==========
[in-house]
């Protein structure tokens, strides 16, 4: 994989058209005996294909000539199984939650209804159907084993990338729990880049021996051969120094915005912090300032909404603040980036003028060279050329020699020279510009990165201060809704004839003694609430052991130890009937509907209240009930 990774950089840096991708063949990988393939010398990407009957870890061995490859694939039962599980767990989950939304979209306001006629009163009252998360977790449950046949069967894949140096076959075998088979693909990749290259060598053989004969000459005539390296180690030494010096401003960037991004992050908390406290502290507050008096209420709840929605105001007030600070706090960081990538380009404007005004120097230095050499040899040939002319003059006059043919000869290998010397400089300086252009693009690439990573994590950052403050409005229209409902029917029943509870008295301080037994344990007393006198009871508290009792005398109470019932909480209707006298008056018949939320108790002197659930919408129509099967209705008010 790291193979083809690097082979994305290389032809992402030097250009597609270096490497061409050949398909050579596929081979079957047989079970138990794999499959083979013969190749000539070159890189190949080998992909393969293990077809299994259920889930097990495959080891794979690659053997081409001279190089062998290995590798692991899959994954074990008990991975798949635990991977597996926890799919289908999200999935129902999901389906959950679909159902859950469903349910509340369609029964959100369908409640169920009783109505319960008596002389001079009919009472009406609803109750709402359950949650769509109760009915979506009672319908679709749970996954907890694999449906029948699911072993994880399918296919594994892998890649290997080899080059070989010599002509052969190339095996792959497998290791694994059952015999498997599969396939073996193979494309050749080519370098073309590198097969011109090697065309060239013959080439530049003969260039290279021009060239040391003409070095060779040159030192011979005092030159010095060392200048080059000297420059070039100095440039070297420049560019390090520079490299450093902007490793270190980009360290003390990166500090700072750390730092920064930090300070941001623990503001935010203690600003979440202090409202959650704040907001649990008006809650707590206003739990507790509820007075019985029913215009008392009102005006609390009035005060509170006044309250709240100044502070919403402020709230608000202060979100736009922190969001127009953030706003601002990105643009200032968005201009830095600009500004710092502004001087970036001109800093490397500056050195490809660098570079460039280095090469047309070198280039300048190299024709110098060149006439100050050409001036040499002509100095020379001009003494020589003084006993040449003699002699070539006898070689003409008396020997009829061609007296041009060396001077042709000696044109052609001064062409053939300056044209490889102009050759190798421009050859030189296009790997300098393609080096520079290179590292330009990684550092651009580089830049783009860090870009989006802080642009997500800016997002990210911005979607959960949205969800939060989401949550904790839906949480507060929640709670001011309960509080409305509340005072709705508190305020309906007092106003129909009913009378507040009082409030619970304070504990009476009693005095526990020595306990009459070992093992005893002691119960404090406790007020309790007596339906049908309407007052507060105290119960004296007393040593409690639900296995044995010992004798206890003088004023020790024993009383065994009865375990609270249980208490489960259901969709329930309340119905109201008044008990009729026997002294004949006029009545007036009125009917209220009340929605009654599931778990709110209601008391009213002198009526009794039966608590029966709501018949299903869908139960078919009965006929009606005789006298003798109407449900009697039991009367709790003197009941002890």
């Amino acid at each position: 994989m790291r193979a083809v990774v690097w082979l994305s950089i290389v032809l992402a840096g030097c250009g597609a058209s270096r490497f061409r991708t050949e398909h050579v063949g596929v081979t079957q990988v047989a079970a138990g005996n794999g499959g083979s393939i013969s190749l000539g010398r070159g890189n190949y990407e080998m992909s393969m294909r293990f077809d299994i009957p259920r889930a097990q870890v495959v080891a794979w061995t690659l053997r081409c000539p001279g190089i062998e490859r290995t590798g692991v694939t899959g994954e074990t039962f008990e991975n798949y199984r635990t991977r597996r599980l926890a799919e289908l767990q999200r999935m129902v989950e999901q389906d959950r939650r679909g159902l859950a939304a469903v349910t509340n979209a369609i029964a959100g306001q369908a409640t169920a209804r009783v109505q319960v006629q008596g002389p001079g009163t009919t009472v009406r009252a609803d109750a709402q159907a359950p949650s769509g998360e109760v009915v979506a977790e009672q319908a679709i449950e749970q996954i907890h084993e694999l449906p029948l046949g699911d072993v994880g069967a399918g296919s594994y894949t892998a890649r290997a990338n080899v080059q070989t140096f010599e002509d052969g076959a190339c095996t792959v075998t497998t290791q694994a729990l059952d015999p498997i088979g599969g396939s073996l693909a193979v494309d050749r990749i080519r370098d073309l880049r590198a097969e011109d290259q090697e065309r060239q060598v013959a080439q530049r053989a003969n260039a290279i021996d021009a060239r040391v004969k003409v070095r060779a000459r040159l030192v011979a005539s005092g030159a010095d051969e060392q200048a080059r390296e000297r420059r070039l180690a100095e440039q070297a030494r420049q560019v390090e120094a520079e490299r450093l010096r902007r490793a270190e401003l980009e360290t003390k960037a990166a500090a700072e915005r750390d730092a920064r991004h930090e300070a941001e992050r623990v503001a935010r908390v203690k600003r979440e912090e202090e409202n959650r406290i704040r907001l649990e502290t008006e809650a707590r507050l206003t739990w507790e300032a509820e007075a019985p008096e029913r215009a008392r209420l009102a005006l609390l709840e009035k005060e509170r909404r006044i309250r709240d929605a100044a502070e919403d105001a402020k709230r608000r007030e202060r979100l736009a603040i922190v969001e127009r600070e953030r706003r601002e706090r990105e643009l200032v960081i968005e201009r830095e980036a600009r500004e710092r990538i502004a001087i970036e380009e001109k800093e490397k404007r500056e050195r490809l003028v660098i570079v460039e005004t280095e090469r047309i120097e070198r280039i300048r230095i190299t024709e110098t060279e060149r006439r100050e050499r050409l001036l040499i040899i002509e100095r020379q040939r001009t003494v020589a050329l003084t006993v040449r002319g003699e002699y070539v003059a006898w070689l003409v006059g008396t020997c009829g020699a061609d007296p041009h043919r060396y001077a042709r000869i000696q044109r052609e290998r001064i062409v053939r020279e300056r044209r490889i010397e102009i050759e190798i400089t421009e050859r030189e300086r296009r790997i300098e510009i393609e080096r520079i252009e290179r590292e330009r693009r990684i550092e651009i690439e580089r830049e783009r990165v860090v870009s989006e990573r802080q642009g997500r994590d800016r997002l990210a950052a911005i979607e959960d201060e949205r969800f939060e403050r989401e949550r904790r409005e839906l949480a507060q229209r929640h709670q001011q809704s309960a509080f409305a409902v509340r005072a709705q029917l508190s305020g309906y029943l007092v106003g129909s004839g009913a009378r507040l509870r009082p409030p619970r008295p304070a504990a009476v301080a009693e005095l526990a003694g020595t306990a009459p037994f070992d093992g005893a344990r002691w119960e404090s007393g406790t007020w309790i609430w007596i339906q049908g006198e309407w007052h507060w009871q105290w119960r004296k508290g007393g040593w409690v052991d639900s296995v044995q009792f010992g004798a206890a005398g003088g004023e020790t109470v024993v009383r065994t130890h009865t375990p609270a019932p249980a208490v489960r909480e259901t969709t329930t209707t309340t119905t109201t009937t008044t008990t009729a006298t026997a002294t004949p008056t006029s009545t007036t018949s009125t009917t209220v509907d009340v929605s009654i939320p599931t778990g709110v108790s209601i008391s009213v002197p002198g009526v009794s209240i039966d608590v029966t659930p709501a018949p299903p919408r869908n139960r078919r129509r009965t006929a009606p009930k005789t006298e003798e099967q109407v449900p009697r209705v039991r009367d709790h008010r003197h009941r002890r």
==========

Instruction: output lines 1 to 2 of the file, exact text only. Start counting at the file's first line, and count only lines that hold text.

[in-house]
């Protein structure tokens, strides 16, 4: 994989058209005996294909000539199984939650209804159907084993990338729990880049021996051969120094915005912090300032909404603040980036003028060279050329020699020279510009990165201060809704004839003694609430052991130890009937509907209240009930 990774950089840096991708063949990988393939010398990407009957870890061995490859694939039962599980767990989950939304979209306001006629009163009252998360977790449950046949069967894949140096076959075998088979693909990749290259060598053989004969000459005539390296180690030494010096401003960037991004992050908390406290502290507050008096209420709840929605105001007030600070706090960081990538380009404007005004120097230095050499040899040939002319003059006059043919000869290998010397400089300086252009693009690439990573994590950052403050409005229209409902029917029943509870008295301080037994344990007393006198009871508290009792005398109470019932909480209707006298008056018949939320108790002197659930919408129509099967209705008010 790291193979083809690097082979994305290389032809992402030097250009597609270096490497061409050949398909050579596929081979079957047989079970138990794999499959083979013969190749000539070159890189190949080998992909393969293990077809299994259920889930097990495959080891794979690659053997081409001279190089062998290995590798692991899959994954074990008990991975798949635990991977597996926890799919289908999200999935129902999901389906959950679909159902859950469903349910509340369609029964959100369908409640169920009783109505319960008596002389001079009919009472009406609803109750709402359950949650769509109760009915979506009672319908679709749970996954907890694999449906029948699911072993994880399918296919594994892998890649290997080899080059070989010599002509052969190339095996792959497998290791694994059952015999498997599969396939073996193979494309050749080519370098073309590198097969011109090697065309060239013959080439530049003969260039290279021009060239040391003409070095060779040159030192011979005092030159010095060392200048080059000297420059070039100095440039070297420049560019390090520079490299450093902007490793270190980009360290003390990166500090700072750390730092920064930090300070941001623990503001935010203690600003979440202090409202959650704040907001649990008006809650707590206003739990507790509820007075019985029913215009008392009102005006609390009035005060509170006044309250709240100044502070919403402020709230608000202060979100736009922190969001127009953030706003601002990105643009200032968005201009830095600009500004710092502004001087970036001109800093490397500056050195490809660098570079460039280095090469047309070198280039300048190299024709110098060149006439100050050409001036040499002509100095020379001009003494020589003084006993040449003699002699070539006898070689003409008396020997009829061609007296041009060396001077042709000696044109052609001064062409053939300056044209490889102009050759190798421009050859030189296009790997300098393609080096520079290179590292330009990684550092651009580089830049783009860090870009989006802080642009997500800016997002990210911005979607959960949205969800939060989401949550904790839906949480507060929640709670001011309960509080409305509340005072709705508190305020309906007092106003129909009913009378507040009082409030619970304070504990009476009693005095526990020595306990009459070992093992005893002691119960404090406790007020309790007596339906049908309407007052507060105290119960004296007393040593409690639900296995044995010992004798206890003088004023020790024993009383065994009865375990609270249980208490489960259901969709329930309340119905109201008044008990009729026997002294004949006029009545007036009125009917209220009340929605009654599931778990709110209601008391009213002198009526009794039966608590029966709501018949299903869908139960078919009965006929009606005789006298003798109407449900009697039991009367709790003197009941002890």